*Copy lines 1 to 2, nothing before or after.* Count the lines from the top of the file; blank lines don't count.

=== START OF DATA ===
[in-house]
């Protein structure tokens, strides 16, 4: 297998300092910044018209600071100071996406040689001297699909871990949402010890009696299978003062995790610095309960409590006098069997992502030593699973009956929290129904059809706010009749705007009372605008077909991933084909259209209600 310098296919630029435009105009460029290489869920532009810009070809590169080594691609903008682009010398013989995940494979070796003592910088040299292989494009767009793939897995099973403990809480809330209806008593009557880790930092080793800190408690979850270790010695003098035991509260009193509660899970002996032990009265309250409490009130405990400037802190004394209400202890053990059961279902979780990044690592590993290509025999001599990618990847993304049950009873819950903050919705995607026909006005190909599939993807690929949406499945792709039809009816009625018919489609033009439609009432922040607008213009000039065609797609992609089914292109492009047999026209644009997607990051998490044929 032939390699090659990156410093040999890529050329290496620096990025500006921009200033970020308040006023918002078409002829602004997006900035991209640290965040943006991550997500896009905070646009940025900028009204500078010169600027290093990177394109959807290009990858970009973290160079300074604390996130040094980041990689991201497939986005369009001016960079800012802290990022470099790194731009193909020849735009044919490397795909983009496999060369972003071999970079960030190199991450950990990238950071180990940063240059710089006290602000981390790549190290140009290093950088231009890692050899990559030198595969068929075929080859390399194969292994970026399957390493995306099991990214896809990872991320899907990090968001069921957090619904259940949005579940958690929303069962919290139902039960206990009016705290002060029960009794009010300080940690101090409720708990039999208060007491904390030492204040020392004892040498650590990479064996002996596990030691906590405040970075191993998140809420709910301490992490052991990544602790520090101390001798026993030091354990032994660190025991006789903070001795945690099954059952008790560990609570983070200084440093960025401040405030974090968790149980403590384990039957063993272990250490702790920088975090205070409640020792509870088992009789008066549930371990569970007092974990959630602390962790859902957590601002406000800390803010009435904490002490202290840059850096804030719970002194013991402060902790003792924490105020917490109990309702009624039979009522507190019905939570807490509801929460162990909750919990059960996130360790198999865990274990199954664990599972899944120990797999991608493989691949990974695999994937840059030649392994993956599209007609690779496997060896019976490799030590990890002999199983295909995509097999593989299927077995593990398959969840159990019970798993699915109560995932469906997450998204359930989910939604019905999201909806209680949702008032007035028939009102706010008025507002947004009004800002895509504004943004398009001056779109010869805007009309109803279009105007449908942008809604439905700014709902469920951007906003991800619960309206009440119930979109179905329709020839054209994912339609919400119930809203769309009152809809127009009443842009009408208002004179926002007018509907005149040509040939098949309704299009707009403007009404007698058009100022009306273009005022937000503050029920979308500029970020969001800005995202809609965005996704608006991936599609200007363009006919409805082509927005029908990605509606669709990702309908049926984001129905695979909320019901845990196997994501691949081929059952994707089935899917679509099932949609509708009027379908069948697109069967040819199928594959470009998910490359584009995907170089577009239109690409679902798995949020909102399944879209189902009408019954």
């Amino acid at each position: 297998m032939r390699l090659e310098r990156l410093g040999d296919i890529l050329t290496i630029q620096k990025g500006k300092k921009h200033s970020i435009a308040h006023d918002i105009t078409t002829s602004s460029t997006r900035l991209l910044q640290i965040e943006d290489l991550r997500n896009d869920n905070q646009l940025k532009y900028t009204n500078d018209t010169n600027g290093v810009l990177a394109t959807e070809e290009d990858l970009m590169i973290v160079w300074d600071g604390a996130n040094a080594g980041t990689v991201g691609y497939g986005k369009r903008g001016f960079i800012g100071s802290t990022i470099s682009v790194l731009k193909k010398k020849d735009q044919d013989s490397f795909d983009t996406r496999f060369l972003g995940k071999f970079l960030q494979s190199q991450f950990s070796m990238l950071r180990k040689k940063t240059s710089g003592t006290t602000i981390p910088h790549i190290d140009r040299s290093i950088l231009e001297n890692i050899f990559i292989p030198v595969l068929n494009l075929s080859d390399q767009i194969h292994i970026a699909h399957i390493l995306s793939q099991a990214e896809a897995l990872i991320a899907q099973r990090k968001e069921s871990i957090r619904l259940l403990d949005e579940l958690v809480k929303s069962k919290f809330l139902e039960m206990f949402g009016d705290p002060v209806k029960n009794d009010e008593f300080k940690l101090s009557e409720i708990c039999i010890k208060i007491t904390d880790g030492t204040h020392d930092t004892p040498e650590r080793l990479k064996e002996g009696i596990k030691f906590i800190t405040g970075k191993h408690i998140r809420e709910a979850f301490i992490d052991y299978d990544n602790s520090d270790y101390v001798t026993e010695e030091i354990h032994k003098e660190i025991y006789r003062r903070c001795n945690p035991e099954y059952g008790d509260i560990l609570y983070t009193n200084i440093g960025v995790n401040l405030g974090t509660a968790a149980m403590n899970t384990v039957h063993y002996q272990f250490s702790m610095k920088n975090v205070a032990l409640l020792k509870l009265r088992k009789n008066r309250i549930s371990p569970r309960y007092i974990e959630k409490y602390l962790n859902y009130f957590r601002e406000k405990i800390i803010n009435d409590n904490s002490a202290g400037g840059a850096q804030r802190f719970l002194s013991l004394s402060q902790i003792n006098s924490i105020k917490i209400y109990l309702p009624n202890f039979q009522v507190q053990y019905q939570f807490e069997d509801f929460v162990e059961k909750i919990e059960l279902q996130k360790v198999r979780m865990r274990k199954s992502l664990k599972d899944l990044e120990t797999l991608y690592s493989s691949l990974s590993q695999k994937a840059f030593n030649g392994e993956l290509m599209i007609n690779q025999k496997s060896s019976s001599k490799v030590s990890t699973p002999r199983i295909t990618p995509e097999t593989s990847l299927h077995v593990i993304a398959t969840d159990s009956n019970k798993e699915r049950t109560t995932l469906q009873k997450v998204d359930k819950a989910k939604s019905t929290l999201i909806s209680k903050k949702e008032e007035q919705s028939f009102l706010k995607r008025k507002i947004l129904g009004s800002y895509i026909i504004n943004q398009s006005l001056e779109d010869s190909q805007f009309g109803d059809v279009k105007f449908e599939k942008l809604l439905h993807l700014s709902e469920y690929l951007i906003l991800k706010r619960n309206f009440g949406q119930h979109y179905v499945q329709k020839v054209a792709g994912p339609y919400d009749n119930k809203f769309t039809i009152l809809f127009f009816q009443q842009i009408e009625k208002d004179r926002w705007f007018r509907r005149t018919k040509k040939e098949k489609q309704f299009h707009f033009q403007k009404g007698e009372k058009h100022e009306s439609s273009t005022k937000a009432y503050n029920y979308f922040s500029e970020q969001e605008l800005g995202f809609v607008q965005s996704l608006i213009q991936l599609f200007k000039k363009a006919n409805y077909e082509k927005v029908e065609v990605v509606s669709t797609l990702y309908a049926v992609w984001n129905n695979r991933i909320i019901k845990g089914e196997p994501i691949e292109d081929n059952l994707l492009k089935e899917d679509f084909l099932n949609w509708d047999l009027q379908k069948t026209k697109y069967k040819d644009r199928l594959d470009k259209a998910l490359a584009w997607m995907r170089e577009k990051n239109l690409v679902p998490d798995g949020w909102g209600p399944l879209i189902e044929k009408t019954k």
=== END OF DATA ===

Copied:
[in-house]
């Protein structure tokens, strides 16, 4: 297998300092910044018209600071100071996406040689001297699909871990949402010890009696299978003062995790610095309960409590006098069997992502030593699973009956929290129904059809706010009749705007009372605008077909991933084909259209209600 310098296919630029435009105009460029290489869920532009810009070809590169080594691609903008682009010398013989995940494979070796003592910088040299292989494009767009793939897995099973403990809480809330209806008593009557880790930092080793800190408690979850270790010695003098035991509260009193509660899970002996032990009265309250409490009130405990400037802190004394209400202890053990059961279902979780990044690592590993290509025999001599990618990847993304049950009873819950903050919705995607026909006005190909599939993807690929949406499945792709039809009816009625018919489609033009439609009432922040607008213009000039065609797609992609089914292109492009047999026209644009997607990051998490044929 032939390699090659990156410093040999890529050329290496620096990025500006921009200033970020308040006023918002078409002829602004997006900035991209640290965040943006991550997500896009905070646009940025900028009204500078010169600027290093990177394109959807290009990858970009973290160079300074604390996130040094980041990689991201497939986005369009001016960079800012802290990022470099790194731009193909020849735009044919490397795909983009496999060369972003071999970079960030190199991450950990990238950071180990940063240059710089006290602000981390790549190290140009290093950088231009890692050899990559030198595969068929075929080859390399194969292994970026399957390493995306099991990214896809990872991320899907990090968001069921957090619904259940949005579940958690929303069962919290139902039960206990009016705290002060029960009794009010300080940690101090409720708990039999208060007491904390030492204040020392004892040498650590990479064996002996596990030691906590405040970075191993998140809420709910301490992490052991990544602790520090101390001798026993030091354990032994660190025991006789903070001795945690099954059952008790560990609570983070200084440093960025401040405030974090968790149980403590384990039957063993272990250490702790920088975090205070409640020792509870088992009789008066549930371990569970007092974990959630602390962790859902957590601002406000800390803010009435904490002490202290840059850096804030719970002194013991402060902790003792924490105020917490109990309702009624039979009522507190019905939570807490509801929460162990909750919990059960996130360790198999865990274990199954664990599972899944120990797999991608493989691949990974695999994937840059030649392994993956599209007609690779496997060896019976490799030590990890002999199983295909995509097999593989299927077995593990398959969840159990019970798993699915109560995932469906997450998204359930989910939604019905999201909806209680949702008032007035028939009102706010008025507002947004009004800002895509504004943004398009001056779109010869805007009309109803279009105007449908942008809604439905700014709902469920951007906003991800619960309206009440119930979109179905329709020839054209994912339609919400119930809203769309009152809809127009009443842009009408208002004179926002007018509907005149040509040939098949309704299009707009403007009404007698058009100022009306273009005022937000503050029920979308500029970020969001800005995202809609965005996704608006991936599609200007363009006919409805082509927005029908990605509606669709990702309908049926984001129905695979909320019901845990196997994501691949081929059952994707089935899917679509099932949609509708009027379908069948697109069967040819199928594959470009998910490359584009995907170089577009239109690409679902798995949020909102399944879209189902009408019954």